ECONOMY: Almost one-third of county's working families struggling.
The study, called "Making Ends Meet in San Diego County 2010," measured local costs of housing, child care, food and other basic expenses to determine a no-frills budget for various-sized families. It did not include nonessential costs such as entertainment, cable TV, toys, life insurance or savings.
One conclusion: A single person without dependents needs a full-time job paying $13.13 an hour, or $27,700 a year, to make ends meet in San Diego County.
Much of the data was gleaned from a statewide study conducted by the United Way of the Bay Area, which shared the data locally with the Center for Policy Initiatives. The center is a nonprofit research and advocacy center dedicated to the interests of working people in the San Diego region.
"Unfortunately, the data isn't that shocking," said Shaina Gross, community impact manager with United Way of San Diego.
"It's a huge number of people who aren't making enough, but this is what we are hearing from our clients anecdotally and from the community-based organizations who serve the clients.
HHS Exempts 30 Groups from Reform Law Rule on Health Benefits Cap
Such caps set an annual limit on the amount a health plan covers, and the employee is responsible for all costs beyond the cap.
The 30 companies and groups include fast-food chains McDonald's and Jack in the Box, and the United Agricultural Benefit Trust. The groups receiving the waivers offer low-cost health plans -- often called "mini-med" plans -- to low-wage, seasonal or part-time workers. Nearly one million individuals will be affected.
Without the waivers, the companies would have had to provide at least $750,000 in coverage in 2011, up to $1.25 million in 2012, $2 million in 2013 and unlimited coverage in 2014.
California Becomes First State To Create Health Benefit Exchange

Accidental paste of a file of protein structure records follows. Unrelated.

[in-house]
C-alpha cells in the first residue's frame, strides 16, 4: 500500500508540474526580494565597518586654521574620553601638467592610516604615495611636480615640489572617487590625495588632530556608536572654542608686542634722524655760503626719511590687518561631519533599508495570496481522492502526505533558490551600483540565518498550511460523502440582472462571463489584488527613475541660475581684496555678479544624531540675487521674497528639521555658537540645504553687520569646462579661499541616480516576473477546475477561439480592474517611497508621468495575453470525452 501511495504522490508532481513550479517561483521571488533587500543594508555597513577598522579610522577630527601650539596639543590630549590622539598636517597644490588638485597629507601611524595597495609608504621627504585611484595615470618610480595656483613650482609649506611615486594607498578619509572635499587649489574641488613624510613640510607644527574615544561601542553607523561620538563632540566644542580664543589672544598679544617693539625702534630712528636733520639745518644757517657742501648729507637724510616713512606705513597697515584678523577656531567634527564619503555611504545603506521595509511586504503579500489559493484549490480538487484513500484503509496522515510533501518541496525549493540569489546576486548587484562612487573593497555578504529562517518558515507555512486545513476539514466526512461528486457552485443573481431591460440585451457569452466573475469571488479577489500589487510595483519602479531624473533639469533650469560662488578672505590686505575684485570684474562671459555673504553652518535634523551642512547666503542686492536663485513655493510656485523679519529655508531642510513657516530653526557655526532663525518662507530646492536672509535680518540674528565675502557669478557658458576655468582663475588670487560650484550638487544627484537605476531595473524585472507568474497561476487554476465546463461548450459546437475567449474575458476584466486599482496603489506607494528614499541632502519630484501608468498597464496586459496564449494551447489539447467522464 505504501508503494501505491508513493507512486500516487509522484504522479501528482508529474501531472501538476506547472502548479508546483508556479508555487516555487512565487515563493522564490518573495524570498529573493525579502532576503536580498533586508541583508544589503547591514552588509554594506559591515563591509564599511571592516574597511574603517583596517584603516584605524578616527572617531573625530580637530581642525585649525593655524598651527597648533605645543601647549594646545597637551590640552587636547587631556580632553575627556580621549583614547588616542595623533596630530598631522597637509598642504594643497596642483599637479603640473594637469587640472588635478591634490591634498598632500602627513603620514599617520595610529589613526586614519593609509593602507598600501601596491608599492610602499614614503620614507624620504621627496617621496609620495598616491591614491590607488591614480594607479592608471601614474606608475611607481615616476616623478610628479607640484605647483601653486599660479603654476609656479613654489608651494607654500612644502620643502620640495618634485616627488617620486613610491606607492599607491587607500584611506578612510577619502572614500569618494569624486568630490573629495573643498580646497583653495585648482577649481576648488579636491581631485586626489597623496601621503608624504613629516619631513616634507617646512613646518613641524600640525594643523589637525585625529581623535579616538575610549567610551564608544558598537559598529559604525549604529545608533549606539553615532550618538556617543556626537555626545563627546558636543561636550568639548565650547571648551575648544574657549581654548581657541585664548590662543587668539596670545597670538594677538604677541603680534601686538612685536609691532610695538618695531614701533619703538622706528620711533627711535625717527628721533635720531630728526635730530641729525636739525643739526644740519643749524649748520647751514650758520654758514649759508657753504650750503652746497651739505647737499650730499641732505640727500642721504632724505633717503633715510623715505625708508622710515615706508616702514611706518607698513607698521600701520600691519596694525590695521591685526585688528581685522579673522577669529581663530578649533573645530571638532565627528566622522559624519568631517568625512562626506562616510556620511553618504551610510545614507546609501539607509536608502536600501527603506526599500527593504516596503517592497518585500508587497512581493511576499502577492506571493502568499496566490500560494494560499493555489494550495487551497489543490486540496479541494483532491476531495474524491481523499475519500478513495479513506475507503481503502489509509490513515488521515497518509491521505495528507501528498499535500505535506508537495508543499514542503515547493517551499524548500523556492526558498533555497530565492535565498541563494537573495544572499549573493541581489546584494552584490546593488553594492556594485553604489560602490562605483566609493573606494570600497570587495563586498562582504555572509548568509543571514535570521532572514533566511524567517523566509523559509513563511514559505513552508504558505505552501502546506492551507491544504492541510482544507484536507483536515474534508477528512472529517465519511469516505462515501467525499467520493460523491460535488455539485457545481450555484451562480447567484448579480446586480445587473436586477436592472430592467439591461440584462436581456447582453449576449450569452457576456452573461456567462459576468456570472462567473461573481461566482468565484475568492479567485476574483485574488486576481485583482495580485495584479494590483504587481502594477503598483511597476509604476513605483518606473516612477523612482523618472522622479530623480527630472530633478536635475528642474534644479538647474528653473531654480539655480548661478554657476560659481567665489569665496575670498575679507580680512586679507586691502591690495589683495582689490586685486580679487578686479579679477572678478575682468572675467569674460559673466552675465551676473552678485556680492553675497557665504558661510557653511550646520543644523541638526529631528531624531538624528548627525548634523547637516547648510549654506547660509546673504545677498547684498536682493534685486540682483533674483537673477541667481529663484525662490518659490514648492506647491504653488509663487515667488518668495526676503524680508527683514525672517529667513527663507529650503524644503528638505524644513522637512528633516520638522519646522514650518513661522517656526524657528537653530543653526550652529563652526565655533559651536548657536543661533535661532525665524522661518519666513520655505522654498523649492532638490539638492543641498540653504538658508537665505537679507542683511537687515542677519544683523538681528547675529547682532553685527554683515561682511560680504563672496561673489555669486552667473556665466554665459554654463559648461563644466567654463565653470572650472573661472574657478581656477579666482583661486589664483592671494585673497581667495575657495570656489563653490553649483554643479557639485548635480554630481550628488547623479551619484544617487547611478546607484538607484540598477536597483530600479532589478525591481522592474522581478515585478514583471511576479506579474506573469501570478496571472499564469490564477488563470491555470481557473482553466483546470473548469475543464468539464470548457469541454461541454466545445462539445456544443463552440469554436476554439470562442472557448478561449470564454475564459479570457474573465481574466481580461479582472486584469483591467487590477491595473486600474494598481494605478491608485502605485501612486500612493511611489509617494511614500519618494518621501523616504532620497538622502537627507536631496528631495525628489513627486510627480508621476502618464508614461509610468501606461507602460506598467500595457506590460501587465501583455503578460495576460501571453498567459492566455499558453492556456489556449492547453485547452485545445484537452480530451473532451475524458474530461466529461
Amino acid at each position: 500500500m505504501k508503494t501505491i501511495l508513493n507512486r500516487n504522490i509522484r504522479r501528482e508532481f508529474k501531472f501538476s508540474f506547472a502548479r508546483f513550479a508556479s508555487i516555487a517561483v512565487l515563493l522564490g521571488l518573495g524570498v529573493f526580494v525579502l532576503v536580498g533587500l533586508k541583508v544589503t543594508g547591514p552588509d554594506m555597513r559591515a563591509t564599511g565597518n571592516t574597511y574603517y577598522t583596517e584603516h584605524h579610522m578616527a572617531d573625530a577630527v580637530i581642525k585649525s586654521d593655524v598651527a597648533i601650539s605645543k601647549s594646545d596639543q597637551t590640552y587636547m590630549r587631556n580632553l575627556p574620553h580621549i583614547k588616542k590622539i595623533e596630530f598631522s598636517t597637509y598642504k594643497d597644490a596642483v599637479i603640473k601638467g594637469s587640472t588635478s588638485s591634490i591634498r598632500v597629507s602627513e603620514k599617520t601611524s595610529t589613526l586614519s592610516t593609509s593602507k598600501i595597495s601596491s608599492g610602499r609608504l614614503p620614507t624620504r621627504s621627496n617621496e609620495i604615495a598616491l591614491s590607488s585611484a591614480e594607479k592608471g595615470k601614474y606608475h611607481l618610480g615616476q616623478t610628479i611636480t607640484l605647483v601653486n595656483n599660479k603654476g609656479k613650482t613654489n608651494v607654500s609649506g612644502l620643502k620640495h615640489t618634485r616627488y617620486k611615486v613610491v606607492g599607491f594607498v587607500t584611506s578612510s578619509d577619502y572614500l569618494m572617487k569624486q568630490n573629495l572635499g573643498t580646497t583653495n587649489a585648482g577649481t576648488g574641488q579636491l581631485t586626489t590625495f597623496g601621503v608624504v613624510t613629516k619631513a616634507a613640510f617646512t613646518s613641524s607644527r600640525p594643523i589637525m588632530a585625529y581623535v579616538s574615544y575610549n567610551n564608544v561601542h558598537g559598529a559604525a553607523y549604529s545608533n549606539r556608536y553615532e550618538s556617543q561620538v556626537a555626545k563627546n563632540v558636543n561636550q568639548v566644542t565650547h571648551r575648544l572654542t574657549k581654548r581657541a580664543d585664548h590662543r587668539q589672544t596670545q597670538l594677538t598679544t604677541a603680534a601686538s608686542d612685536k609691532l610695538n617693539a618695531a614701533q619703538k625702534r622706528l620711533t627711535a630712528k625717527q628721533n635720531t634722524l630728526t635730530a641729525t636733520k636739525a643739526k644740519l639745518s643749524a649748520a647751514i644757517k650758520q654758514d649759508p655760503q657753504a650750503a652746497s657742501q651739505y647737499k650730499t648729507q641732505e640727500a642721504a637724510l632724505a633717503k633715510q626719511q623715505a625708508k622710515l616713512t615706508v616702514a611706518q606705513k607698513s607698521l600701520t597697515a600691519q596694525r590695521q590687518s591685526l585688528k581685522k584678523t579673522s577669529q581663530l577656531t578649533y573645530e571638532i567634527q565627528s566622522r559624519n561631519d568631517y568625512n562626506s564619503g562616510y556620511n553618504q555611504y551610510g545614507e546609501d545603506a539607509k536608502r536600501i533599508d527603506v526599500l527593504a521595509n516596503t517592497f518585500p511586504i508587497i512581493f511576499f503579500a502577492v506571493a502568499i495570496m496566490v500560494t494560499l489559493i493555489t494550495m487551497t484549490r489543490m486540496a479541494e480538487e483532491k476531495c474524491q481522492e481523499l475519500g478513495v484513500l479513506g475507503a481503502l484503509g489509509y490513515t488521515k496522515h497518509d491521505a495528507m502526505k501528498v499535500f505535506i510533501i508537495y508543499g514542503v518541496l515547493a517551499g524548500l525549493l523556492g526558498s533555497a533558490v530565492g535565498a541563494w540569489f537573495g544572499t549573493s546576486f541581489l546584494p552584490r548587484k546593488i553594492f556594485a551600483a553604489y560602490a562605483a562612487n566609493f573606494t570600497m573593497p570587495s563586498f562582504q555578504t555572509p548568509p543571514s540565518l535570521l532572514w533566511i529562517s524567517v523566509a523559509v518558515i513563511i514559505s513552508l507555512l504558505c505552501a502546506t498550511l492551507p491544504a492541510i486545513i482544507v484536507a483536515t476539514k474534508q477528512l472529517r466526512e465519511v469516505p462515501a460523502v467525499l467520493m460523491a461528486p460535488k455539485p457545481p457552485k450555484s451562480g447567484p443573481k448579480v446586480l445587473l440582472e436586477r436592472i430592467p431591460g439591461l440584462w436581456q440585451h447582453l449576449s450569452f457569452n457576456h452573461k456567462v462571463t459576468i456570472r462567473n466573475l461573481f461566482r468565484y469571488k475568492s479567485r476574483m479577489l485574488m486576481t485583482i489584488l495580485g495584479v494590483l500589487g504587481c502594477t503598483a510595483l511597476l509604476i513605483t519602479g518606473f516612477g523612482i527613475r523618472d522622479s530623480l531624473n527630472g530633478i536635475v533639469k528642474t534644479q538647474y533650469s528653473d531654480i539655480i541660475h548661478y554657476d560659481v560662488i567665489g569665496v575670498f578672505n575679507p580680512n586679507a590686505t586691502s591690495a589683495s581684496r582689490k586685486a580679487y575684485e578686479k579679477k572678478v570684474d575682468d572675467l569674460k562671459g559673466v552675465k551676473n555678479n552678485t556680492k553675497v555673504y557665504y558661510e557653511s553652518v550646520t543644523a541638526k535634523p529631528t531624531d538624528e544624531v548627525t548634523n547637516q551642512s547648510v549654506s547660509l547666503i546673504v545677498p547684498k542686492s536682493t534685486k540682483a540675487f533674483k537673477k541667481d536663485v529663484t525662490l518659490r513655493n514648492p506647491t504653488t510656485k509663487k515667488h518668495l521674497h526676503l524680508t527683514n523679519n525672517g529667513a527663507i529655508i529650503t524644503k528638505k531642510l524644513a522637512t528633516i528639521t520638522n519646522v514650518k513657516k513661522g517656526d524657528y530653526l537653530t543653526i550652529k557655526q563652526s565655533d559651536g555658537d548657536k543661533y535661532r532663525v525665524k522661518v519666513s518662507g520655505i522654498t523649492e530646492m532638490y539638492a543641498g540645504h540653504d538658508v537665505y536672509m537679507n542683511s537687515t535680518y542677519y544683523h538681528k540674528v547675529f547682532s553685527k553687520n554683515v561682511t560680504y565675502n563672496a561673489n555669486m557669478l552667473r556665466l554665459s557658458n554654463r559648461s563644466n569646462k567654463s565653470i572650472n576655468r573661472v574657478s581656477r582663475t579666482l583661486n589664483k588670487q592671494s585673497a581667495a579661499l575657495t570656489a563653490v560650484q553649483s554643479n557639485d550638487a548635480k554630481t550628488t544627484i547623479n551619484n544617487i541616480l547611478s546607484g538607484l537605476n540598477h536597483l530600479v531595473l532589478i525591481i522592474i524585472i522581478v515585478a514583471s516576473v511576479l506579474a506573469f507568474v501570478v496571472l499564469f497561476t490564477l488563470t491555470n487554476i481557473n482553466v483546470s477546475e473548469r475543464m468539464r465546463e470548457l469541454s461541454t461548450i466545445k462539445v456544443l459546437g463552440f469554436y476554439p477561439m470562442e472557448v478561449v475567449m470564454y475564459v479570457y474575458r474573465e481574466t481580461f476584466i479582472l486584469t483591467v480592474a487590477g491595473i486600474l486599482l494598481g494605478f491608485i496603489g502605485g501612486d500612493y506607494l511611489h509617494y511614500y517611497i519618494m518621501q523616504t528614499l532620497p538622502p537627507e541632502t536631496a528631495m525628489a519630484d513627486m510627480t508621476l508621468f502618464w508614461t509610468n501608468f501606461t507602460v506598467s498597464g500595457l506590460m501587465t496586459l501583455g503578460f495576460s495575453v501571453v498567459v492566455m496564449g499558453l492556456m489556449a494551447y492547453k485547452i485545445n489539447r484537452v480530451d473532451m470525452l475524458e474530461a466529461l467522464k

AB 1602, by Assembly Speaker John Pérez (D- Los Angeles), and SB 900, by Sen. Elaine Alquist (D- Santa Clara), will provide the foundation for the California Health Benefit Exchange. The exchange will offer a marketplace of health insurance options for individuals and small businesses, as required under the federal reform law .
Health Care’s Uneven Road to a New Era
So does this insurance plan sound like part of the solution for the country’s health care system — or part of the problem? A $2,000 plan happens to be one of the main plans that McDonald’s offers its employees. It became big news last week, when The Wall Street Journal reported that the company was worried the plan would run afoul of a provision in the new health care law. In response to the provision, McDonald’s threatened to drop the coverage altogether, until the Obama administration signaled it would grant some exemptions.
This episode was only the latest disruption that the health law seems to be causing. Also last week, the Principal Financial Group said it was getting out of the health insurance business, while other insurers have said they might stop offering certain types of coverage. With each new disruption come loud claims — some from insurance executives — that the health overhaul is damaging American health care.
On the surface, these claims can sound credible. But when you dig a little deeper, you often discover the same lesson that the McDonald’s case provides: the real problem was the status quo.
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